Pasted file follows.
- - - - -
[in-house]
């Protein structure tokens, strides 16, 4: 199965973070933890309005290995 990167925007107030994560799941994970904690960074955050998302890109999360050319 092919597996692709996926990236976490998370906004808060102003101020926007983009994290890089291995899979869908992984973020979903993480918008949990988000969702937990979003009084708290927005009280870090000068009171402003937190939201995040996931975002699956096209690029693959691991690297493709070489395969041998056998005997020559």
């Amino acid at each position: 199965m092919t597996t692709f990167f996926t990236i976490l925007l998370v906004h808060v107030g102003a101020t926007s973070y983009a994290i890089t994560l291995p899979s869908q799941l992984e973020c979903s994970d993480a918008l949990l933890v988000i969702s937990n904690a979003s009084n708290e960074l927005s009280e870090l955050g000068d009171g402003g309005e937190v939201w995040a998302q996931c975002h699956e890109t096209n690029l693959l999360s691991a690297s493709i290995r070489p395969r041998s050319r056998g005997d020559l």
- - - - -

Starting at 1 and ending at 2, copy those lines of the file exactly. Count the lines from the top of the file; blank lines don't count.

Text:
[in-house]
């Protein structure tokens, strides 16, 4: 199965973070933890309005290995 990167925007107030994560799941994970904690960074955050998302890109999360050319 092919597996692709996926990236976490998370906004808060102003101020926007983009994290890089291995899979869908992984973020979903993480918008949990988000969702937990979003009084708290927005009280870090000068009171402003937190939201995040996931975002699956096209690029693959691991690297493709070489395969041998056998005997020559």